Considered the best New Testament dictionary ever compiled, this 10 volume English translation of Theologisches Wörterbuch zum Neuen Testament has been called "the sine quo non (without which nothing) of all the word books." This work was first published in the German edition in 1933. Under the general editorship of Gerhard Kittel (1888-1948) more than 100 scholars contributed to the work, including specialists in Old Testament, Septuagint, Hellenistic, Semitic and Rabbinic studies.

Attention is concentrated on theologically significant terms and their usage. Kittel’s dictionary treats over 2,300 New Testament words including important prepositions and numbers, as well as many proper names.

The discussion of meanings and usage of theologically significant New Testament words is designed...

* to show its secular Greek background;

* to assess its role in the Old Testament (both in the Hebrew and Septuagint texts);

* to discover its use in extra-biblical sources (such as Philo, Jospehus, the psuedepigraphal and rabbinical literature);

* to explore its varies uses in the New Testament (sometimes classified according to synoptic, Johannine, Pauline, and Petrine usage).

WordSearch Tip: Entry words are set in Greek type (not transliterated) and arranged in Greek alphabetical order. Entries can be easily located by students with no formal Greek training by using the index to the dictionary.

WordSearch Tip: Kittel is the ultimate Greek word study tool for advanced-level research. An abridged edition of the dictionary is available ("Little Kittel"). However, if you have carefully followed the path from the HGKSB, through the WSNT, Vine's, Thayer (of BDAG), to the WS Dictionary; Little Kittel will be of limited use to you. To go to the next level you will need “Big” Kittel, complete and unabridged.

Step 7: Other Greek word study tools

There are many other excellent lexical aids that will further enrich and add depth to your Greek word study research. One that I use extensively is:

New International Dictionary of New Testament Theology (NIDNTT)

This is an extensively revised and enlarged 4-volume English translation of the German Theologisches Begriffslexikon zum Neuen Testament by a team of 140 international scholars, edited by Colin Brown.

NIDNTT is divided into articles under English titles arranged alphabetically, which in turn contain one or more studies of the relevant terms in the New Testament Greek. These have been grouped under key words. For example, the article under the English title "Baptism, Wash" is divided into separate studies under the key Greek words baptizo, louo, and nipto.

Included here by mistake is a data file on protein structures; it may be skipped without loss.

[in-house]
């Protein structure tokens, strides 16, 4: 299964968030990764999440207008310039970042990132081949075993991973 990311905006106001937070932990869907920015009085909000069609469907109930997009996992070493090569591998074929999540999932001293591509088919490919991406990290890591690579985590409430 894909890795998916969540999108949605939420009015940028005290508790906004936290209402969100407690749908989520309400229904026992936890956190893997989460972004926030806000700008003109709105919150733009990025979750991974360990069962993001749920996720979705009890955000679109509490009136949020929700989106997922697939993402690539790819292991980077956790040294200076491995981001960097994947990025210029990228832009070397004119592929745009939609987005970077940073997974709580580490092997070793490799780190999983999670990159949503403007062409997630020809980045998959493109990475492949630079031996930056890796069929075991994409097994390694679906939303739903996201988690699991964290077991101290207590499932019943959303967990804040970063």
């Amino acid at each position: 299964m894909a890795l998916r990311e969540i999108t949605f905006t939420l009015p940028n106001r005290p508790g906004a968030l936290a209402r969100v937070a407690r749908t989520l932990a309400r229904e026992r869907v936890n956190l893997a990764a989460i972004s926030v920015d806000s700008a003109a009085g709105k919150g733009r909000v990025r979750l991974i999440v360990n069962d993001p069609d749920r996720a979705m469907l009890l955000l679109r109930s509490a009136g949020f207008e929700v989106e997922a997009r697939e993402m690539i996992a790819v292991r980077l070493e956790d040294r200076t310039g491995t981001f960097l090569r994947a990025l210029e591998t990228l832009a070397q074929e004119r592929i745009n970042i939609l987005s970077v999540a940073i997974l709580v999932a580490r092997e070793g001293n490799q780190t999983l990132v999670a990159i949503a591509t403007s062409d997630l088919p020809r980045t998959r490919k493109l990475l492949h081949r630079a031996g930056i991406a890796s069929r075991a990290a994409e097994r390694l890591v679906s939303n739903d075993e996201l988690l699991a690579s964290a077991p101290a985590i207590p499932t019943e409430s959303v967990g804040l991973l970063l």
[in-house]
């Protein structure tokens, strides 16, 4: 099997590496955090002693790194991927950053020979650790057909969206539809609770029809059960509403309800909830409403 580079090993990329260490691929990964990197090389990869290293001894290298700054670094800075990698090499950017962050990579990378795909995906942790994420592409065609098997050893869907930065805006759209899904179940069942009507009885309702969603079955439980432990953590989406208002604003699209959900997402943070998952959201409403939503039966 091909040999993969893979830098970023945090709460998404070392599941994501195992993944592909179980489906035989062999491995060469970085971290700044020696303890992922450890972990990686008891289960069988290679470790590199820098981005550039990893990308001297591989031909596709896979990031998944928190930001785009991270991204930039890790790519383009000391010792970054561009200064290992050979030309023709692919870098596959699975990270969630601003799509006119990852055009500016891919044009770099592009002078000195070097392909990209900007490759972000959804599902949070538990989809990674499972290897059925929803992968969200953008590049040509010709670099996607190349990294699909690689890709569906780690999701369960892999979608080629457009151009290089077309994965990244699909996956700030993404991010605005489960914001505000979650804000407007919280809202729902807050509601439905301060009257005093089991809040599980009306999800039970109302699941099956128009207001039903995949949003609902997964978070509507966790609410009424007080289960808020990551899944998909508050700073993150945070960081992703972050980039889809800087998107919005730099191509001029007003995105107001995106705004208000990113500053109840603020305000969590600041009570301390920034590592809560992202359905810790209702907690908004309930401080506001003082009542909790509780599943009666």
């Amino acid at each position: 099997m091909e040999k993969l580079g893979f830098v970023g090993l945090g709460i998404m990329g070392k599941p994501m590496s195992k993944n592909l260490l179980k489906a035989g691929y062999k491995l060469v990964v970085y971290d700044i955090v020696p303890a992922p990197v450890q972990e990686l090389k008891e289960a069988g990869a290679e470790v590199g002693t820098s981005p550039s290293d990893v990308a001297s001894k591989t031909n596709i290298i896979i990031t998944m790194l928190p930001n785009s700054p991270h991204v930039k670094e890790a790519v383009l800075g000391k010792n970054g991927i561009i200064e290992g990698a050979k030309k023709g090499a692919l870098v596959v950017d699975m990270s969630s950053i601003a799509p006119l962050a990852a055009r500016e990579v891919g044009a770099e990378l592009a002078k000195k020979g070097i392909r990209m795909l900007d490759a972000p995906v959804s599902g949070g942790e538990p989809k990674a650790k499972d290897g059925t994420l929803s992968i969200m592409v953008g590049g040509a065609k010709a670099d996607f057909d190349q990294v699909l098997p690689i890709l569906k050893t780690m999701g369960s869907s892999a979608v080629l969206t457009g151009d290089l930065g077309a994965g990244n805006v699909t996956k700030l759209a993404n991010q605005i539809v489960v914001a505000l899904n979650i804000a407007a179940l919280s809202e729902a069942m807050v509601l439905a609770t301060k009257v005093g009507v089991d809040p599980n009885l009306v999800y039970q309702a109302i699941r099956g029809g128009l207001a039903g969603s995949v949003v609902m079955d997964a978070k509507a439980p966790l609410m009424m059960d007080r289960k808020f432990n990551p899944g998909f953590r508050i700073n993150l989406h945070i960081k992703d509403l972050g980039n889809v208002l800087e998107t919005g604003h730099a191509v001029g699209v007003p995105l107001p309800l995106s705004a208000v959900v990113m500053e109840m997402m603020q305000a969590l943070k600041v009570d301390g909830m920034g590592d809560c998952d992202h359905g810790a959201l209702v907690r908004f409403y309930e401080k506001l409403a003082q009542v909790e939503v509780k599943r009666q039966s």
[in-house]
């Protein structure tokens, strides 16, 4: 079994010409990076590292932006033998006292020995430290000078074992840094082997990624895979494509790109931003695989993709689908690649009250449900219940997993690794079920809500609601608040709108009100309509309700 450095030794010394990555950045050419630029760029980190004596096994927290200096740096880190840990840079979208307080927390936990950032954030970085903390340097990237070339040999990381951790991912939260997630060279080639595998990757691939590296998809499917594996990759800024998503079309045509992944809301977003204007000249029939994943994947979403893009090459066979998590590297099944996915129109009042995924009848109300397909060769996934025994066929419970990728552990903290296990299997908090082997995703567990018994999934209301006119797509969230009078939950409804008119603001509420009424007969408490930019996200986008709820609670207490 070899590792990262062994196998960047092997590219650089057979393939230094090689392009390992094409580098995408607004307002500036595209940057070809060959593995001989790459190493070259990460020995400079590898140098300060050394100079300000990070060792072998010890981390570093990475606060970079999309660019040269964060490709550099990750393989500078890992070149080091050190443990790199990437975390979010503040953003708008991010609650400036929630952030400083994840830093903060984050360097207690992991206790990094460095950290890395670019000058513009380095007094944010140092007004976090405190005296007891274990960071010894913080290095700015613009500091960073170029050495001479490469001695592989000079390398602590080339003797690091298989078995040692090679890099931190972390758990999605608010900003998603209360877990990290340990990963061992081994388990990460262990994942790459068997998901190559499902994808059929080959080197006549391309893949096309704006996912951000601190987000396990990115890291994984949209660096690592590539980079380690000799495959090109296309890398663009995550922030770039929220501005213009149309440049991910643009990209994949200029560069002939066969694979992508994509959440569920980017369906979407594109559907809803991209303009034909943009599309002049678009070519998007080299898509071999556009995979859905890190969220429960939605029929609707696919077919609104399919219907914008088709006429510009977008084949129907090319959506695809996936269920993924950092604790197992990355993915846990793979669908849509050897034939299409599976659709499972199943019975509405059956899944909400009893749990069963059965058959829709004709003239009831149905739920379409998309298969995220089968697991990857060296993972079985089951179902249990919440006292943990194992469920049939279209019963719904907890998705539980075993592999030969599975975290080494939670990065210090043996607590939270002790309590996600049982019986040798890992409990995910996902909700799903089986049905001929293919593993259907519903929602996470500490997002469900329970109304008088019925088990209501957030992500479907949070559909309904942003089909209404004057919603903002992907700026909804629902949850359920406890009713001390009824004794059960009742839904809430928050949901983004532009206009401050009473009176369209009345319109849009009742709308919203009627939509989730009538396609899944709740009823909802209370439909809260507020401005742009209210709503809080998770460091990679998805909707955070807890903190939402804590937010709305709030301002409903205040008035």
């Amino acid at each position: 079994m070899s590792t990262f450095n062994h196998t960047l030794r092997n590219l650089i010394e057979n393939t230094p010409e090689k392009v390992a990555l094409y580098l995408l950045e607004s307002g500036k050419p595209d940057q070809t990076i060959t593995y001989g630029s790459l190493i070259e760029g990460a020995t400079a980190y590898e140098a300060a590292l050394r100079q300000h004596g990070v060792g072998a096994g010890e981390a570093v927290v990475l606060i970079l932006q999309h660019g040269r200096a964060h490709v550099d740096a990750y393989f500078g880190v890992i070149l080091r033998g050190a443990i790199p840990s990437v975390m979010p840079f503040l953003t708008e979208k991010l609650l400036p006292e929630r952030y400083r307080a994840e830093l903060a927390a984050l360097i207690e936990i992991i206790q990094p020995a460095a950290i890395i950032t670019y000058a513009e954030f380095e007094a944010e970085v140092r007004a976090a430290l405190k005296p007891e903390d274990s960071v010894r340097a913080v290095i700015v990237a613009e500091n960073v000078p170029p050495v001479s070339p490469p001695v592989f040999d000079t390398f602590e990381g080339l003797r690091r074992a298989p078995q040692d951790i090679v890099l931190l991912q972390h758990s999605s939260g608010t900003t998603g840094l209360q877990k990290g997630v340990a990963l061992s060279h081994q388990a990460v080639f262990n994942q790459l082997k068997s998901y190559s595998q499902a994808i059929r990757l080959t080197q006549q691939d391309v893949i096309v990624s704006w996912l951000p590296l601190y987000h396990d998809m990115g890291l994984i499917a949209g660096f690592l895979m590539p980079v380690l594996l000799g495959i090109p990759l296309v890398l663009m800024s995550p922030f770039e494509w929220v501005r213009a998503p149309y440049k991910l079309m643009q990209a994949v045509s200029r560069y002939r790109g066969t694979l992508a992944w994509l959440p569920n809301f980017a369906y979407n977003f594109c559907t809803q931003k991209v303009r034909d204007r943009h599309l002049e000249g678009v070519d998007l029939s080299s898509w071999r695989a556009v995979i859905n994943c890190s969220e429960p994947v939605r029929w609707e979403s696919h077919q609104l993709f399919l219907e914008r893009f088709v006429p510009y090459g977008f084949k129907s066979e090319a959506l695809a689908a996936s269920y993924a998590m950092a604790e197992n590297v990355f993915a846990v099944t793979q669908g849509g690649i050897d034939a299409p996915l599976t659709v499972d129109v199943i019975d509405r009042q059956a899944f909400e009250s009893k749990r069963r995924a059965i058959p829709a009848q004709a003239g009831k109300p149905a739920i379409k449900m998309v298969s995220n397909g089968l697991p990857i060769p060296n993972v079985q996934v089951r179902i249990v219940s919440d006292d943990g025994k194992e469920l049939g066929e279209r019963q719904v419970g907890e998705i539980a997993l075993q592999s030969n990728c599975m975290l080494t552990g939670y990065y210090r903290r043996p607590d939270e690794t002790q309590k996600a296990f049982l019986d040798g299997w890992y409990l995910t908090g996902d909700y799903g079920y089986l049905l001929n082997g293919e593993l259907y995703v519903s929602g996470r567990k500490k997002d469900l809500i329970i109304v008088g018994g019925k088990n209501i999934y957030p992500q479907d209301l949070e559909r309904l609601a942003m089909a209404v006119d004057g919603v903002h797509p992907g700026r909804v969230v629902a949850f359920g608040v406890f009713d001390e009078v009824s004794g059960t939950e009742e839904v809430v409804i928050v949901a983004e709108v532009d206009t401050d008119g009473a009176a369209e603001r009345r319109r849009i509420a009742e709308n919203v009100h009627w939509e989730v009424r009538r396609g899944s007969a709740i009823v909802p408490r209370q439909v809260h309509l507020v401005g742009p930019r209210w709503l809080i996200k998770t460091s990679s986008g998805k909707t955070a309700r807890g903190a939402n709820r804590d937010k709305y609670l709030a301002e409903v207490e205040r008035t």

Key Greek words are discussed according to their meaning and use in classical and secular Greek literature, Old Testament, and New Testament.


Helpful Handouts

I use the following handouts in my Basic WordSearch seminar. You will find these helpful summaries of the WordSearch method and process.

The Path to Follow

Right-click to download this PDF file here.

Word Study Tools: New Testament

Right-click to download this PDF file here.

Click here for free printable WordSearch Bible study worksheet templates.





Would you like to host a WordSearch seminar at your church, Bible school, or Bible study group?

The basic New Testament Greek WordSearch class requires ten hours of class time. This is ideal for a weekend seminar. Typically I will teach 6-10 PM on Friday; 9 AM-noon and 1-4 PM on Saturday.

I am able to conduct a WordSearch seminar at your church, school, or study group throughout the United States and Canada. I am also available to teach WordSearch in other countries on a more limited basis.

Please Contact me for more information.

Return from the Greek Word Study to the WordSearch home page.

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Original Language resources and lexical aids for Greek WordSearch college classes and church seminars... as well as personal original language Bible study.

I have listed the primary Greek word study resources that I use. These are published by AMG and edited by the late Spiros Zodhiates. Other basic resources I use include Vine's Expository Dictionary and Thayer's Greek-English Lexicon. For advanced Greek word study I recommend the Bauer-Lanker Lexicon, also known as BDAG.

For first-year biblical Greek students in college I recommend Mounce's Basics of Biblical Greek Grammar and for second-year students I suggest Wallace's Greek Grammar Beyond the Basics.

I also listed several outstanding software packages, all of which I have used in my own Greek word study. These vary in purpose, complexity and price.